While cybersecurity vendors continue to see increased growth in all types of cyberattacks, one type stands out:...
account takeover attacks, which are increasingly being made possible by attackers who have automated the testing of user credentials against account login systems.
Distributed denial-of-service and web application attacks are still on the rise, according to Patrick Sullivan, director of security technology and strategy at Akamai Technologies Inc., but account takeover attacks, and the credential stuffing activity that goes with them, are growing much faster.
Account takeover attacks can target any website that uses a login to guard valuable information, and Sullivan said that the growth in these attacks has been fueled by the growing ranks of companies whose breached websites have already yielded access to user credentials. The attacks can succeed because many users reuse their credentials -- user ID and password pairs -- across multiple websites.
SearchSecurity asked Sullivan about the threat of credential stuffing, why it's on the rise, and what it means for enterprises and users.
Sullivan: The types of attacks that Akamai observes targeting top websites [distributed denial-of-service (DDoS) attacks, web application attacks, bot scraping of websites and attacks on domain name systems] are all climbing in frequency.
In a relative sense, we see the increase in credential stuffing activity growing much faster than the others. We assume that attackers currently find it more lucrative to run ATO [account takeover] attacks. The scale of these credential stuffing attacks is incredible. Akamai has observed that 66% of all login attempts seen by our customers are bots launching credential stuffing attacks.
Patrick Sullivandirector of security technology and strategy, Akamai
Credential stuffing is the mass-scale automated testing of username/password combinations across multiple websites. When successful matches are discovered, attackers use these logins to take over the account for fraud or resell the confirmed credentials to others in the criminal ecosystem to commit fraud. Credential stuffing attacks are the first step in account takeover fraud. Once attackers have confirmed that credentials are valid on a given site, they use that information for fraud.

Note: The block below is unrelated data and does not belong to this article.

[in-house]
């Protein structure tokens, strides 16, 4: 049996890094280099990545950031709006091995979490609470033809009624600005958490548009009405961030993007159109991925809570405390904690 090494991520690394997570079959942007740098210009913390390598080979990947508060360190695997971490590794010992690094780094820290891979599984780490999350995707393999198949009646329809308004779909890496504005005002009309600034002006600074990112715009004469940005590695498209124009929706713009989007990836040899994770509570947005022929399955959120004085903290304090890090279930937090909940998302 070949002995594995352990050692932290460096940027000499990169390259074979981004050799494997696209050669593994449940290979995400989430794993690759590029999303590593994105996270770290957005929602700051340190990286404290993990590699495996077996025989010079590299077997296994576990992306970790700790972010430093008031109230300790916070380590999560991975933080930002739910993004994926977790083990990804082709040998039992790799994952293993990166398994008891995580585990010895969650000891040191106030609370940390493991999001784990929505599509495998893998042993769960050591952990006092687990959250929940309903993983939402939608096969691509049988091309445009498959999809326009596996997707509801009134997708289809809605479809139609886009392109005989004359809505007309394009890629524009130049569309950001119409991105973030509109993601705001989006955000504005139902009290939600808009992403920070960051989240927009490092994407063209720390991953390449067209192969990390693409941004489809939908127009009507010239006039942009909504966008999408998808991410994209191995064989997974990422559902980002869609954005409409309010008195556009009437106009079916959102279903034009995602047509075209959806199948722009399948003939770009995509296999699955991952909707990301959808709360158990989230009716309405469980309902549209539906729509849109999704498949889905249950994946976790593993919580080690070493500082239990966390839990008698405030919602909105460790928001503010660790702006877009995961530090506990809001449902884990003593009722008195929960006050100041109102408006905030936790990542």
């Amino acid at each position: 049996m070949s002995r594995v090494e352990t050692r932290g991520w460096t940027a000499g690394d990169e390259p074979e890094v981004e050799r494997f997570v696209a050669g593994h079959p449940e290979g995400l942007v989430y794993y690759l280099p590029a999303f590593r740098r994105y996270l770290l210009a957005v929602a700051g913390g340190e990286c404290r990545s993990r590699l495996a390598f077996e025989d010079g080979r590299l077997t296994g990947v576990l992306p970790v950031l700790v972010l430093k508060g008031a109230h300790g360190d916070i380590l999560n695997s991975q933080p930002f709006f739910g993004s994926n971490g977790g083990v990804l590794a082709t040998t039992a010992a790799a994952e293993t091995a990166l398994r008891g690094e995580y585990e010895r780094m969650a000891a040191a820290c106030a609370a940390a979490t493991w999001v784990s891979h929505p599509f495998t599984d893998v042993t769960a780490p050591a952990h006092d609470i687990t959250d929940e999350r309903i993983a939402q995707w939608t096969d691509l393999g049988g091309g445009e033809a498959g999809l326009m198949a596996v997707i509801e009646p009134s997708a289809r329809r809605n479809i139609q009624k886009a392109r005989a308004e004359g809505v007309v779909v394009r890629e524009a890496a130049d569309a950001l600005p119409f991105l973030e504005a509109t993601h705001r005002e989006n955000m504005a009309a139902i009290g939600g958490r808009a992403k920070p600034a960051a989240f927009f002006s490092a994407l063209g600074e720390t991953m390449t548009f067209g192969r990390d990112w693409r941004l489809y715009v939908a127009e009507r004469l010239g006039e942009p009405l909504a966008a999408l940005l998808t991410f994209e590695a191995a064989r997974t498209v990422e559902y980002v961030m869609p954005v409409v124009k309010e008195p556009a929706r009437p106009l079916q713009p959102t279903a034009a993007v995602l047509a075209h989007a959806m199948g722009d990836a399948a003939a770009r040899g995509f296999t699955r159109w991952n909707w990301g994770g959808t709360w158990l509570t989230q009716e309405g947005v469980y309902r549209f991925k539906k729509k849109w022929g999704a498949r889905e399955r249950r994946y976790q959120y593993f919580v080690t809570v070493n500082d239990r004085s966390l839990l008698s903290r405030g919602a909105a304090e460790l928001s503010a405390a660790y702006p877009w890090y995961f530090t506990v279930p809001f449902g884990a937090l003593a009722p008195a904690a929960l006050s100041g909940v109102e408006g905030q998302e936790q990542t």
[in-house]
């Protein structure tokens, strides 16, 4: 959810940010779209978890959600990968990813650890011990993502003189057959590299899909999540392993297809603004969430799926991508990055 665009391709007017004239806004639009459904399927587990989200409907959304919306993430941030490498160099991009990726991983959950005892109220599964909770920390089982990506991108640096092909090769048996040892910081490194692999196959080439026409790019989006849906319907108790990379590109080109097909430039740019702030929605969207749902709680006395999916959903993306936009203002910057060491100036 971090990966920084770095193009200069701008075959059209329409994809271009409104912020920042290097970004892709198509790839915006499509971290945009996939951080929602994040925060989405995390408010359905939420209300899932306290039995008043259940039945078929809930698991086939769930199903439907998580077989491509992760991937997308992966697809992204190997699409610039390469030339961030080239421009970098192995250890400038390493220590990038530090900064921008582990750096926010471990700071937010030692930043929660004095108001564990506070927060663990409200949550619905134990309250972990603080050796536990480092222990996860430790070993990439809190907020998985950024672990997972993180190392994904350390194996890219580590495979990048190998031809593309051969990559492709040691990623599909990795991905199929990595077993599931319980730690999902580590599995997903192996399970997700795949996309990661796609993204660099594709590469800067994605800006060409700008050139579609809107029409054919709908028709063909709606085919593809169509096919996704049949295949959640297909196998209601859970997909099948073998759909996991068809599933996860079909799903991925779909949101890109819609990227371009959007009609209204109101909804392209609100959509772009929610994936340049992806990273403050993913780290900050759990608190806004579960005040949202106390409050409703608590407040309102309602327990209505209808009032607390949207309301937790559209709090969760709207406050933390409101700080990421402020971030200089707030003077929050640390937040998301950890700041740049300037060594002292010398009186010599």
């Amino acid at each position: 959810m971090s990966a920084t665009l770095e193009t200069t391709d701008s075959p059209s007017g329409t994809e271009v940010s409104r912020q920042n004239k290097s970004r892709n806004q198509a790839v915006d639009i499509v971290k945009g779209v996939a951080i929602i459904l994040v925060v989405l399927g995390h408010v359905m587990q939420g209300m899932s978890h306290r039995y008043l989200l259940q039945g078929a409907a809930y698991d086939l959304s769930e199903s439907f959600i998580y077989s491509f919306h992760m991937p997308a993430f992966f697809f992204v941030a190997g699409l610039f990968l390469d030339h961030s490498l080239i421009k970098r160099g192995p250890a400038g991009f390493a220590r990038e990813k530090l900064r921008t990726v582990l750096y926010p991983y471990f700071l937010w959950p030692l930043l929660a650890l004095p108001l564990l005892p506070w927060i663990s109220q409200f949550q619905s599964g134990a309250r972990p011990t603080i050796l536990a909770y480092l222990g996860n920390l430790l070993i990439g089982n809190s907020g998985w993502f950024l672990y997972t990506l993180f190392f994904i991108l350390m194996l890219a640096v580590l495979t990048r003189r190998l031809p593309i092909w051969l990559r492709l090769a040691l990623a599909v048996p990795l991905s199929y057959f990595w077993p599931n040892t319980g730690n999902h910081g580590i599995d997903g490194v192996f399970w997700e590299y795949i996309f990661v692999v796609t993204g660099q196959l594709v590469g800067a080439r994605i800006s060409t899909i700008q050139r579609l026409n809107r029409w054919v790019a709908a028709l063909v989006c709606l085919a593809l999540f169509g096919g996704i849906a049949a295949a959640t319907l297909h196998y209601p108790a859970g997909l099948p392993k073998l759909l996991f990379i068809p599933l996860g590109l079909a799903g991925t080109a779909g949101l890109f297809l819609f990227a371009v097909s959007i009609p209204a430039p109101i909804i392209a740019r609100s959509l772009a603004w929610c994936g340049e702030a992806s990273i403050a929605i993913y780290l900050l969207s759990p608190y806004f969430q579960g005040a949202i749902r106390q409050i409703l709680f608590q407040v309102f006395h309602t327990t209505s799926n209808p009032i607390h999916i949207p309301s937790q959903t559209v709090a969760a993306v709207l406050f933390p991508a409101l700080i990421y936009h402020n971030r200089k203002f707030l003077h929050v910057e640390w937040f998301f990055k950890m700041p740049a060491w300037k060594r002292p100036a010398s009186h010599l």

ATO attacks monetize valuable resources for an individual's account at a commerce site, steal rewards points from travel/electronics loyalty programs, commit fraud on a banking site, steal [personally identifiable information] from healthcare sites and other activities. The same apparatus that conducts ATO attacks can be used to defraud online gift card activations by brute force attacks. The common element is that automation is required by the attacker to achieve what appears to be a significant return on their investment of focusing on these types of attacks.
Detections for other forms of automated attacks, like credential stuffing or price aggregation bots, tend to only be in place at the top finance and commerce organizations. I've seen organizations asking for help for what they believe to be a DDoS attack, but when you dissect the attack, it turns out to be a highly aggressive credential stuffing attack.
The profit motive behind ATO attacks must be quite high because the attackers are very evasive. They deploy AI to bypass CAPTCHA. They evade web application firewall controls by routing their requests through massive proxy networks that allow them to keep their request rates below that of typical human users.
The proxy networks also allow the attackers to choose source geographies for requests that are on a white list. The proxy networks are made up of [internet of things] devices in residential networks, and are more than an order of magnitude larger than the largest DDoS botnets, like Mirai. The size of the networks allows attackers to continually change the IP addresses they use.
Bot management and anti-automation is a new space. Technology vendors are able to detect if a request is being made by a human on a browser or a bot performing credential stuffing or price aggregation. The techniques being used include biometrics -- an analysis of the interactions with keyboard, mouse movements, mobile device gyroscope and accelerometer to determine if a human is driving the session or if it is a bot. Many people still think of CAPTCHA as a defense for bots, but with advances in AI, bots are now more effective in solving CAPTCHA than humans.
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